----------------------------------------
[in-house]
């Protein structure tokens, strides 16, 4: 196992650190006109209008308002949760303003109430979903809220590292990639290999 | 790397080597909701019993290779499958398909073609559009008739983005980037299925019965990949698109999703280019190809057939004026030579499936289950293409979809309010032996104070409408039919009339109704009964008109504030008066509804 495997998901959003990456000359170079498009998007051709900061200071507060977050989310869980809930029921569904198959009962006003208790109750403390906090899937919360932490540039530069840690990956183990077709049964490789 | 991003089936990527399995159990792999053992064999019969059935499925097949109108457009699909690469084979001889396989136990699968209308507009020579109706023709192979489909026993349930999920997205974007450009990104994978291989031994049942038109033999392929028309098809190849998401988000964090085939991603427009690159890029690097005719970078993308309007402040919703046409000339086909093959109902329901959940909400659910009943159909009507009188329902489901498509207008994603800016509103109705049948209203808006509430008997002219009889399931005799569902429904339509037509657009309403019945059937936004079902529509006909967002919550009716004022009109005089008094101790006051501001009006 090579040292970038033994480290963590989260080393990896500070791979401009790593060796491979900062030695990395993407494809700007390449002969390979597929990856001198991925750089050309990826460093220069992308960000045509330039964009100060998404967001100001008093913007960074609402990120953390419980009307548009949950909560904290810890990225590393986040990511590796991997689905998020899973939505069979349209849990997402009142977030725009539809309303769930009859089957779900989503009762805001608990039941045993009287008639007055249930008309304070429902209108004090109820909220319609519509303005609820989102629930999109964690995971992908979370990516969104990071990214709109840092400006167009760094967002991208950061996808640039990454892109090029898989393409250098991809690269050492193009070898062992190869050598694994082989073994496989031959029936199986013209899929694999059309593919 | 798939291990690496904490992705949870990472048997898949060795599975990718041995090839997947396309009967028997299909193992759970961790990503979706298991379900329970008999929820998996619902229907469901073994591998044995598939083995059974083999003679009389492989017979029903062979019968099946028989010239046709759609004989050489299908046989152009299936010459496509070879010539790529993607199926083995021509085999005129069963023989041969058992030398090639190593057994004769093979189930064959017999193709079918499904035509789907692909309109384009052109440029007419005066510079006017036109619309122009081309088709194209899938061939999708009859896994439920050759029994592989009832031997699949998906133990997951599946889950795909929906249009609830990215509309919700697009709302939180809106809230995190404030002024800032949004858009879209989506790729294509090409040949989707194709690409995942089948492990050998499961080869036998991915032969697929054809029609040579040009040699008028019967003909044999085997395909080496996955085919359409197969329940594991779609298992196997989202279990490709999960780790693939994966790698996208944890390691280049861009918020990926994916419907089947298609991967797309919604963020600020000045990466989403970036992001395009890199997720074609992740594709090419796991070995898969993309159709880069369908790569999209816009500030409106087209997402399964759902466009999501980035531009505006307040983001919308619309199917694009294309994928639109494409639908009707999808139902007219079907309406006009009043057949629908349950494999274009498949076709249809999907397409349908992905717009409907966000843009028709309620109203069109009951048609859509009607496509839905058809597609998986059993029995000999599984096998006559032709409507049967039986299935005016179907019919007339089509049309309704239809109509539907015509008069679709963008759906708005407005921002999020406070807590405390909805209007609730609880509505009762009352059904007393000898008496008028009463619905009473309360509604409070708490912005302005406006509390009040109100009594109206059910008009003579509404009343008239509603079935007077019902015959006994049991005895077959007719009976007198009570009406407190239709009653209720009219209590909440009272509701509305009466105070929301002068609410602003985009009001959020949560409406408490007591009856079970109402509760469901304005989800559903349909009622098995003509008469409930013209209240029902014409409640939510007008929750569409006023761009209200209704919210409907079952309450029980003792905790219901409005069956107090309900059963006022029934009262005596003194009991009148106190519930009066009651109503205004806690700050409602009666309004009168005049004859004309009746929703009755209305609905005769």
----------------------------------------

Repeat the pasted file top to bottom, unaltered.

[in-house]
């Protein structure tokens, strides 16, 4: 196992650190006109209008308002949760303003109430979903809220590292990639290999 | 790397080597909701019993290779499958398909073609559009008739983005980037299925019965990949698109999703280019190809057939004026030579499936289950293409979809309010032996104070409408039919009339109704009964008109504030008066509804 495997998901959003990456000359170079498009998007051709900061200071507060977050989310869980809930029921569904198959009962006003208790109750403390906090899937919360932490540039530069840690990956183990077709049964490789 | 991003089936990527399995159990792999053992064999019969059935499925097949109108457009699909690469084979001889396989136990699968209308507009020579109706023709192979489909026993349930999920997205974007450009990104994978291989031994049942038109033999392929028309098809190849998401988000964090085939991603427009690159890029690097005719970078993308309007402040919703046409000339086909093959109902329901959940909400659910009943159909009507009188329902489901498509207008994603800016509103109705049948209203808006509430008997002219009889399931005799569902429904339509037509657009309403019945059937936004079902529509006909967002919550009716004022009109005089008094101790006051501001009006 090579040292970038033994480290963590989260080393990896500070791979401009790593060796491979900062030695990395993407494809700007390449002969390979597929990856001198991925750089050309990826460093220069992308960000045509330039964009100060998404967001100001008093913007960074609402990120953390419980009307548009949950909560904290810890990225590393986040990511590796991997689905998020899973939505069979349209849990997402009142977030725009539809309303769930009859089957779900989503009762805001608990039941045993009287008639007055249930008309304070429902209108004090109820909220319609519509303005609820989102629930999109964690995971992908979370990516969104990071990214709109840092400006167009760094967002991208950061996808640039990454892109090029898989393409250098991809690269050492193009070898062992190869050598694994082989073994496989031959029936199986013209899929694999059309593919 | 798939291990690496904490992705949870990472048997898949060795599975990718041995090839997947396309009967028997299909193992759970961790990503979706298991379900329970008999929820998996619902229907469901073994591998044995598939083995059974083999003679009389492989017979029903062979019968099946028989010239046709759609004989050489299908046989152009299936010459496509070879010539790529993607199926083995021509085999005129069963023989041969058992030398090639190593057994004769093979189930064959017999193709079918499904035509789907692909309109384009052109440029007419005066510079006017036109619309122009081309088709194209899938061939999708009859896994439920050759029994592989009832031997699949998906133990997951599946889950795909929906249009609830990215509309919700697009709302939180809106809230995190404030002024800032949004858009879209989506790729294509090409040949989707194709690409995942089948492990050998499961080869036998991915032969697929054809029609040579040009040699008028019967003909044999085997395909080496996955085919359409197969329940594991779609298992196997989202279990490709999960780790693939994966790698996208944890390691280049861009918020990926994916419907089947298609991967797309919604963020600020000045990466989403970036992001395009890199997720074609992740594709090419796991070995898969993309159709880069369908790569999209816009500030409106087209997402399964759902466009999501980035531009505006307040983001919308619309199917694009294309994928639109494409639908009707999808139902007219079907309406006009009043057949629908349950494999274009498949076709249809999907397409349908992905717009409907966000843009028709309620109203069109009951048609859509009607496509839905058809597609998986059993029995000999599984096998006559032709409507049967039986299935005016179907019919007339089509049309309704239809109509539907015509008069679709963008759906708005407005921002999020406070807590405390909805209007609730609880509505009762009352059904007393000898008496008028009463619905009473309360509604409070708490912005302005406006509390009040109100009594109206059910008009003579509404009343008239509603079935007077019902015959006994049991005895077959007719009976007198009570009406407190239709009653209720009219209590909440009272509701509305009466105070929301002068609410602003985009009001959020949560409406408490007591009856079970109402509760469901304005989800559903349909009622098995003509008469409930013209209240029902014409409640939510007008929750569409006023761009209200209704919210409907079952309450029980003792905790219901409005069956107090309900059963006022029934009262005596003194009991009148106190519930009066009651109503205004806690700050409602009666309004009168005049004859004309009746929703009755209305609905005769």